I never expected to use pink paint anywhere in my house

With a fresh coat of paint, it's hard to tell the cabinets were ever there.

from the living room, I can see out the window now
There is still a lot of ugly to be addressed -- the back of the stove, the cabinets, the countertops -- but I think I'm off to a decent start.  :)

Monday, February 20, 2012

DIY Stripey Bustle-Style Valance

Black and white stripes hold special appeal for many goths.  Add lace and a bustle effect, and you have a look suitable for many goth and goth-friendly styles, including cabaret, steampunk, Victorian, and burlesque.  This project shows how to make a stripey bustle-style valance perfect for your gothic boudoir.

Cost: Varies depending on fabric and lace choices and size of valance(s)
Materials needed:
  • sewing machine
  • serger (optional)
  • fabric (approximately 4 yards for the project shown)
  • lace (approximately 7.5 yards of each type for the project shown)
  • ribbon (< 3 yards for the project shown)
There are no step-by-step photos because this was a pre-blog project.  Feel free to laugh heartily at my visual aids. :-)

Measure the width of your window to determine how wide your fabric needs to be.  The fabric should be about two or three times the width of your window to allow for plentiful gathers. For my 46” window, I used three pieces of 45” wide fabric stitched together.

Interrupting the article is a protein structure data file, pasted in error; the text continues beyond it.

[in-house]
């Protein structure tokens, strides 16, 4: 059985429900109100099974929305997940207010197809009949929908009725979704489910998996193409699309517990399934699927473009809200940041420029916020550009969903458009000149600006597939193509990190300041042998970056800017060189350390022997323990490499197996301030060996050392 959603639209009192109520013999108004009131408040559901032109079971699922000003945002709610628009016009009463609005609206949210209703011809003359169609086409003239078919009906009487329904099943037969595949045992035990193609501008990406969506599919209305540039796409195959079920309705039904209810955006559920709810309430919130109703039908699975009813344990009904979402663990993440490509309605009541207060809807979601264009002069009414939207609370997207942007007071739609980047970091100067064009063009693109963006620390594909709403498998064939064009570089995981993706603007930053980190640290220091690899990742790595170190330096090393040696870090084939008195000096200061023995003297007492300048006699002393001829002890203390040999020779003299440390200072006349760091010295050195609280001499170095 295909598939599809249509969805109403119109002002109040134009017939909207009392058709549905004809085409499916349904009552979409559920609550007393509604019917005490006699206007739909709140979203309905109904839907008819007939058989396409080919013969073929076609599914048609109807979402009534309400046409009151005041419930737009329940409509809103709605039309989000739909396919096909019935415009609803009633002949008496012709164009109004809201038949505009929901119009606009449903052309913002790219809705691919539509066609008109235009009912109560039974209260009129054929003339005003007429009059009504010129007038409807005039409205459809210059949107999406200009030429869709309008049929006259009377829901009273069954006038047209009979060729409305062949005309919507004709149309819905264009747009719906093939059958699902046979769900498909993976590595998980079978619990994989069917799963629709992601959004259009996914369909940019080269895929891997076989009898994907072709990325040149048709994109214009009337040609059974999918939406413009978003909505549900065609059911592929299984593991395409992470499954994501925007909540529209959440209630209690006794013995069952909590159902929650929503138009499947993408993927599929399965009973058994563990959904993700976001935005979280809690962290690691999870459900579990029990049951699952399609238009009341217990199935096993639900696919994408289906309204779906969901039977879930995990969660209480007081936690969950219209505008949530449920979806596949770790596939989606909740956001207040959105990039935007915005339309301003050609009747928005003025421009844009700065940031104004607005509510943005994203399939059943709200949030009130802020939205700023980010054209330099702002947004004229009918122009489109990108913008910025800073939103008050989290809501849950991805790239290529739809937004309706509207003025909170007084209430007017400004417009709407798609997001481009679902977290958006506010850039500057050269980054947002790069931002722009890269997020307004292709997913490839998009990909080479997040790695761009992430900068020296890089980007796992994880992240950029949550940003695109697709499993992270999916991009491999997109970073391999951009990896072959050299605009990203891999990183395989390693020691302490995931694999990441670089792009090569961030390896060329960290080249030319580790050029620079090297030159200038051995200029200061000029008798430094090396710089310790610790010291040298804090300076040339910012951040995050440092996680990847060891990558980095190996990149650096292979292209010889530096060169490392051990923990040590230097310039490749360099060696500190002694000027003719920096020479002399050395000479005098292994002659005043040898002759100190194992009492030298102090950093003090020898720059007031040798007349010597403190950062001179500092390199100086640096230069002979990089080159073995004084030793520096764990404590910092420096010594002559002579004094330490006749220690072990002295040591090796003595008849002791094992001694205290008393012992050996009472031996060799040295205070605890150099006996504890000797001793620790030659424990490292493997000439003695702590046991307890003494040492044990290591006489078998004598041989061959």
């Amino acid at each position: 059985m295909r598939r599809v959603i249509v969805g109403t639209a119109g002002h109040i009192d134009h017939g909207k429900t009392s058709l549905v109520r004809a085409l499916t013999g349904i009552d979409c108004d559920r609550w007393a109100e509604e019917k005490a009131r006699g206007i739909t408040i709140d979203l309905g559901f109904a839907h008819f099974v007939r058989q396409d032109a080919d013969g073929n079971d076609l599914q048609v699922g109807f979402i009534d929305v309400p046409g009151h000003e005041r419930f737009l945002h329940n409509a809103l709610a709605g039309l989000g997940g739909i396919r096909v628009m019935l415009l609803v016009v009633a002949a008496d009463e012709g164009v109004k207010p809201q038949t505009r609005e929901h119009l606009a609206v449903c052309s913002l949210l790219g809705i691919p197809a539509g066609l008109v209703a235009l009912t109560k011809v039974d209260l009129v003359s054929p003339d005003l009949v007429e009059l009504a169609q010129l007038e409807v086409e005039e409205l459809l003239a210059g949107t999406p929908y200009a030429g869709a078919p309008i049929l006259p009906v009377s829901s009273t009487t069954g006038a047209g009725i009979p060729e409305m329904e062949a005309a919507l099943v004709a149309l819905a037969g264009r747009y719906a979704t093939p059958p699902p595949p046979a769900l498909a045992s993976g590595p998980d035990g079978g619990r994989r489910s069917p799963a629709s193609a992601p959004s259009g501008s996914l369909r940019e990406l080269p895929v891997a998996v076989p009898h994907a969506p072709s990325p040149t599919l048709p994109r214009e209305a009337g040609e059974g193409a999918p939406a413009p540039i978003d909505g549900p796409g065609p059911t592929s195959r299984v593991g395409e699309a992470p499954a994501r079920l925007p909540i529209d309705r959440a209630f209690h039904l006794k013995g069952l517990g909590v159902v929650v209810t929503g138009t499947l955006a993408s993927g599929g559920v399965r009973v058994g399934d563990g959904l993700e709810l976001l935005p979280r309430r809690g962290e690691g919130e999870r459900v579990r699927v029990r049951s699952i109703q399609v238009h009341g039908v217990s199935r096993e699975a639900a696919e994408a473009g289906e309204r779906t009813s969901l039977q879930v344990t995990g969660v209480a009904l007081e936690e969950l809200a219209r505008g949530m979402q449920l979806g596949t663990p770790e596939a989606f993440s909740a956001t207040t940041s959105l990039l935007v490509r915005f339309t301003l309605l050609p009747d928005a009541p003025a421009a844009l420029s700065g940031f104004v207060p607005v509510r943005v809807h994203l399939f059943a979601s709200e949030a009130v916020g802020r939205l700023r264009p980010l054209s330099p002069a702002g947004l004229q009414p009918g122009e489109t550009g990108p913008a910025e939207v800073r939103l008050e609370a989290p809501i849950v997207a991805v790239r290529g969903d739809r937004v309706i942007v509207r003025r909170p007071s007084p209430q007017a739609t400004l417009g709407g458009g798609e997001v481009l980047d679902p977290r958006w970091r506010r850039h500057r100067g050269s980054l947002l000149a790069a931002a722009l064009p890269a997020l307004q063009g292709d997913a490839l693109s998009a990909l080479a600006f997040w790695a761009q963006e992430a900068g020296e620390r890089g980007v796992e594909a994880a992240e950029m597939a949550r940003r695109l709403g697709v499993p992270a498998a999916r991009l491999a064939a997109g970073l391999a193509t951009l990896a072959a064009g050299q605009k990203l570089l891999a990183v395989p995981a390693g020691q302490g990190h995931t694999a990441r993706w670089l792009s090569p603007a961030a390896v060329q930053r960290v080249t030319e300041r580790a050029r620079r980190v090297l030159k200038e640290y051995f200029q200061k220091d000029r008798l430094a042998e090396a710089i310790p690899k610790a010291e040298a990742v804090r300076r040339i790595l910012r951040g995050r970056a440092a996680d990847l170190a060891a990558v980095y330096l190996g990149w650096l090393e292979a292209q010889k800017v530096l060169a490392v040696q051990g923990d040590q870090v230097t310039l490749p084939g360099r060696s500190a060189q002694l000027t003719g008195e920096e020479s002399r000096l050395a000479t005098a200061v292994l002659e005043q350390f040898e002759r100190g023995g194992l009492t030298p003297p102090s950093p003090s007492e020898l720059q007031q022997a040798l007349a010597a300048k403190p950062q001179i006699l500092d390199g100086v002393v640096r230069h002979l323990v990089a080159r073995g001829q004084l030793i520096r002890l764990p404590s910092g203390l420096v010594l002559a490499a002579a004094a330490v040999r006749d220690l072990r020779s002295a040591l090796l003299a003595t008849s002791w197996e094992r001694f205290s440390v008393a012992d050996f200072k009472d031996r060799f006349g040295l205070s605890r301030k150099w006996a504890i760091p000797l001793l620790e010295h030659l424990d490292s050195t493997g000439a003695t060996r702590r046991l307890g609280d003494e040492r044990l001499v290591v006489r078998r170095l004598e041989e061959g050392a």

Determine how long (top to bottom) you want your valance to be.  I decided on 20”.  Allowing for 5” between layers, I needed a 20” long piece, a 15” long piece and a 10” long piece.

Based on the width of your window and the diameter of your curtain rod, determine the size needed for the rod pocket.  I used a piece 45” wide (cheating slightly) for a 46" wide window and 6” long for a ½” diameter rod.  (If 6" seems too large for a 1/2" rod, keep in mind that the fabric will be folded in half (to 3") and will include the header as well as the pocket itself.)

Measure and cut your fabric.  Stitch pieces together to make the proper width for each layer.
not to scale, of course

Serge or narrow hem the sides and bottom of each layer.  Add lace.  I used 1” black lace over 2” white lace.
lace is represented by yellow lines
Hem the sides of your rod pocket fabric.  Fold in half wrong sides together and stitch two rows to create a pocket for the curtain rod.  I stitched 1” apart to create a 1” header and a 1” pocket for the ½” diameter rod.

Gather the layers.  With a conventional sewing machine, you can zig-zag stitch over heavy thread and use it as a "drawstring" to gather the fabric.  With a serger, you can use the differential feed and a shirring foot to quickly gather each layer.  Setting the differential feed at the highest setting and making two passes through the machine with each layer gave me just the right amount of gathering.  Stitch the gathered layers to the rod pocket one at a time with parallel seams a minute distance apart.  While stitching the top layer, include pieces of ribbon to the front and back of the valance.  These will be used to create the bustle effect.  I used two pairs of 24” ribbons.  Add lace to cover the stitching.

Hang the valance and tie the ribbons to bustle it up.  You could pin on bows at the bustle points for extra sauciness.
striped bustled valance over solid black curtains and striped panel